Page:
When Frank Chin’s drama The Chickencoop Chinaman (pr. 1972) was first produced, it was the first serious play by an Asian American given the opportunity to be produced on the professional stage in New York. The Year of the Dragon also enjoyed a professional production and a much wider audience when the Public Broadcasting Service (PBS) televised the play in its “Theatre in America” series in 1975. Through his writings and lectures, Chin has undoubtedly inspired more Asian Americans to use the theater as a vehicle for the depiction of their lives and experiences.
The Year of the Dragon challenges the romanticized portrait of Chinatown previously presented in novels, films, and the theater. Several times in the play, Chin makes disparaging references to a popular novel, Flower Drum Song (1957), by C. Y. Lee, which later was adapted into a Broadway musical (pr. 1958) and film (1961). For Chin, works such as Flower Drum Song foster a superficial, idealized image of Chinatown and its inhabitants. While characters in these works are sometimes shown to be affected by racial discrimination, the works tend not to treat seriously the lasting and debilitating effects of discriminatory practices.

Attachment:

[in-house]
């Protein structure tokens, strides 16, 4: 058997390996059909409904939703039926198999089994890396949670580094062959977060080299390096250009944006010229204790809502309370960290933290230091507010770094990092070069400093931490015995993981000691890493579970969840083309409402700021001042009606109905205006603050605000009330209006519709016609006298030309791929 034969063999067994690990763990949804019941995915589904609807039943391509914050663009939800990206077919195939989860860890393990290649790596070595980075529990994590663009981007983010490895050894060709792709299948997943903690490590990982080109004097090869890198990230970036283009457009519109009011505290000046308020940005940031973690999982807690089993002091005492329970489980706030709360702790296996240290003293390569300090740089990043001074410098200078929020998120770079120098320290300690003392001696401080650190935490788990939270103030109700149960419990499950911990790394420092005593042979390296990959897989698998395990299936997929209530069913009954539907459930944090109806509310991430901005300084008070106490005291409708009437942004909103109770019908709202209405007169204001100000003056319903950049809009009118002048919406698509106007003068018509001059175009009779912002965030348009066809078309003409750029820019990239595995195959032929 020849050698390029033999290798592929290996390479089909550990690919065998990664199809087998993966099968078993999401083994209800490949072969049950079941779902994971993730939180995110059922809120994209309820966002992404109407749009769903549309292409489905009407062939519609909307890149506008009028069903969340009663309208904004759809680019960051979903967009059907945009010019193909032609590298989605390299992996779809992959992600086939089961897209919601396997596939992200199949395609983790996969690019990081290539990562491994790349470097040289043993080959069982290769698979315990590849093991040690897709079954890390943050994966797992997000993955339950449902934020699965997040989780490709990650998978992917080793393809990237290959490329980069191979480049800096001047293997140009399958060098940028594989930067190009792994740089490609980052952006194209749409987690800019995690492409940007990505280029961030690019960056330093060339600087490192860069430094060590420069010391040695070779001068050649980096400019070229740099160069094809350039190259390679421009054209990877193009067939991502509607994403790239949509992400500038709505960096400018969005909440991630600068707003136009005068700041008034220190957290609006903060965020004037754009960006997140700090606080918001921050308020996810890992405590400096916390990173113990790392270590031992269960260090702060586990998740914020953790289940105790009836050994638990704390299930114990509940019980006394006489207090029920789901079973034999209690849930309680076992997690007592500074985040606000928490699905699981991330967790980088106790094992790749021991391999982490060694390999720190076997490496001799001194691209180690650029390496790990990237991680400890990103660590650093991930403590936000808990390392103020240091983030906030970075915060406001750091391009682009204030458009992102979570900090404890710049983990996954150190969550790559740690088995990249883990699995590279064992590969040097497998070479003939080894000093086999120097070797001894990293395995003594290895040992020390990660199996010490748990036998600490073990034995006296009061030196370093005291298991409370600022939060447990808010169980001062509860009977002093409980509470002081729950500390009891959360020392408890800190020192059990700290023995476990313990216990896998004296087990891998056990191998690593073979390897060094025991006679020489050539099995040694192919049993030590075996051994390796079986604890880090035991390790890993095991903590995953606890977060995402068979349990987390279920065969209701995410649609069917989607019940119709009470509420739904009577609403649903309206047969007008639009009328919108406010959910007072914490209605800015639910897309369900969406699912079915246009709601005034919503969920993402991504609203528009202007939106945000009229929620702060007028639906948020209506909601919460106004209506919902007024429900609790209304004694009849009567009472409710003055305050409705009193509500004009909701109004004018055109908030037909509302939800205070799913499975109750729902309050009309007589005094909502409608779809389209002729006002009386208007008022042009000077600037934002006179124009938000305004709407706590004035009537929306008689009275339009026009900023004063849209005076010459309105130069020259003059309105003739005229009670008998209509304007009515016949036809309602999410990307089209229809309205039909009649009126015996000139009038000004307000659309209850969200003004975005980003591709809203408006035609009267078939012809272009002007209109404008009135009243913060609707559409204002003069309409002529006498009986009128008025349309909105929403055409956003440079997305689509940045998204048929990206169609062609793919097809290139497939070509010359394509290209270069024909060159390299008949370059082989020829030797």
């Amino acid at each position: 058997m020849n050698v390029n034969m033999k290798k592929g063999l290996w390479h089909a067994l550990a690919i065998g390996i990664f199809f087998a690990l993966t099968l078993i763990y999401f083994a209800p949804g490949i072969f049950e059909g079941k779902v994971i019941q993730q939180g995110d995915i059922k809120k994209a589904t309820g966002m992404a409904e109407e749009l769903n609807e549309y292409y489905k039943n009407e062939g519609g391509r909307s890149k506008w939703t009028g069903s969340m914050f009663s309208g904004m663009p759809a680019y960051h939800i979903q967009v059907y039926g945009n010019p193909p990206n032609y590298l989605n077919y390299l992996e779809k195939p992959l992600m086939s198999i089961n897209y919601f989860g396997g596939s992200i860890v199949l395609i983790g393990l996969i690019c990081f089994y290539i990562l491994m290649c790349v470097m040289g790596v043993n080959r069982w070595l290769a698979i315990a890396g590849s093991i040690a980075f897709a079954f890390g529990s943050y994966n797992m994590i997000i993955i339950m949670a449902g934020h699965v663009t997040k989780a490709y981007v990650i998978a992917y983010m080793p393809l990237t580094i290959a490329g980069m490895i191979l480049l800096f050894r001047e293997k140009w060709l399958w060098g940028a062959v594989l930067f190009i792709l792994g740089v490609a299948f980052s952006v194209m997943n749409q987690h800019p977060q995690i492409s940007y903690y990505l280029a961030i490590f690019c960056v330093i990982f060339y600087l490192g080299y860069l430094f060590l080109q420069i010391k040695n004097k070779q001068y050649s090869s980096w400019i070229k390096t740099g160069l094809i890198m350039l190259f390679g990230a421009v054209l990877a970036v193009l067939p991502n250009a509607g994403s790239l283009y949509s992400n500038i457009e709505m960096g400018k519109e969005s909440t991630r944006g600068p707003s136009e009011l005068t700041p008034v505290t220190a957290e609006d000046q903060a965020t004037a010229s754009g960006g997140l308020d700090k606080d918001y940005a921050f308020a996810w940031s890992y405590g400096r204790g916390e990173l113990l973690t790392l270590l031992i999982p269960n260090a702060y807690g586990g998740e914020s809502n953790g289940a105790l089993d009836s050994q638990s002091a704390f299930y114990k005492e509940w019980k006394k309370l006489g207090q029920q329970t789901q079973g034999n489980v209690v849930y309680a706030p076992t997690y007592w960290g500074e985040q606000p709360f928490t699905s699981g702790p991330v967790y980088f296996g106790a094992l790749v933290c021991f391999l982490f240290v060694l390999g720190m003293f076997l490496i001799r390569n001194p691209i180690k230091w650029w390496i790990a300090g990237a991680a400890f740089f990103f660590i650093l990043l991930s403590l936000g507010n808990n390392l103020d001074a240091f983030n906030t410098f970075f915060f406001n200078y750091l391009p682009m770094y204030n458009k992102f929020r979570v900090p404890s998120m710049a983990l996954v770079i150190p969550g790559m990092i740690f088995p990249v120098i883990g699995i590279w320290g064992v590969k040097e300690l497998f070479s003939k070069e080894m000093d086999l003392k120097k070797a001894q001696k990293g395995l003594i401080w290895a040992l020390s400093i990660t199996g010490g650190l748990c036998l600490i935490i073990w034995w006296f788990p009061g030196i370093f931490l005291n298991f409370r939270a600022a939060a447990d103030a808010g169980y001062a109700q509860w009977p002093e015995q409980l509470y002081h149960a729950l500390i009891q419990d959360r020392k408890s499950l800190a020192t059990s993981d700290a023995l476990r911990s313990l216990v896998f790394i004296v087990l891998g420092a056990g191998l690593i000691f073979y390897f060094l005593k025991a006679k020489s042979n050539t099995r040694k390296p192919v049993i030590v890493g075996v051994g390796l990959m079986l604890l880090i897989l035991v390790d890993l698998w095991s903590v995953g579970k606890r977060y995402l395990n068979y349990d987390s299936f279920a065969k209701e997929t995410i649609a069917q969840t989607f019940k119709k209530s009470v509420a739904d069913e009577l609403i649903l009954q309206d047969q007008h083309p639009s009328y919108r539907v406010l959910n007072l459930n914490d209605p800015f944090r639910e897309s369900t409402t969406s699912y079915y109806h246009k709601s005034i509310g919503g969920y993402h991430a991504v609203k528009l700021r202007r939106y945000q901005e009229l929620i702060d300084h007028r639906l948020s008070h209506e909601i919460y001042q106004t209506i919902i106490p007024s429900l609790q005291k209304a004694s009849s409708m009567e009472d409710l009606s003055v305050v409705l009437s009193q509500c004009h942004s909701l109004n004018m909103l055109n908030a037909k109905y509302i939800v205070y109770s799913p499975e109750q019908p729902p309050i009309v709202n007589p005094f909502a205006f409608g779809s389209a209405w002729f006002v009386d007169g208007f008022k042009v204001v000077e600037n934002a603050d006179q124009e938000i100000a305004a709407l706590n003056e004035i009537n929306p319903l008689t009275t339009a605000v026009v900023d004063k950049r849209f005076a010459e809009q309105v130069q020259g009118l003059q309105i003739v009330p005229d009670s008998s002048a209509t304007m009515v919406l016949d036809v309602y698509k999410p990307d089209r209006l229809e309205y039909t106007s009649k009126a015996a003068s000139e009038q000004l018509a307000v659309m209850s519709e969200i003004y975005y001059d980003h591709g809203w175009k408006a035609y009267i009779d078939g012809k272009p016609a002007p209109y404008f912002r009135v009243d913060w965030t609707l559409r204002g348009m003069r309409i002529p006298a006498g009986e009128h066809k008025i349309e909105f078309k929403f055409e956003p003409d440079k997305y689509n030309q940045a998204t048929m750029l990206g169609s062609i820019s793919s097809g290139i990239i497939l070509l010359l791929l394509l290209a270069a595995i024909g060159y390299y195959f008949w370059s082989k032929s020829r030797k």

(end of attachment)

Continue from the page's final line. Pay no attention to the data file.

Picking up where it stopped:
In contrast, The Year of the Dragon presents a more complex, although despairing view of the experience of Chinese Americans. Chin’s characters strive to make the American Dream a reality by catering to the cultural myths created by the general public. Though financially successful, they find themselves unable to withstand the degenerating effects of the stereotypes they had adopted for monetary gains. Moreover, in both this drama and The Chickencoop Chinaman, Chin calls attention to the plight of the Chinese American who lacks a sense of identity or role models on which to pattern himself. The dramatist appears to be telling his audience that without self-understanding, the American citizen of Chinese descent will never truly feel a part of the American mainstream.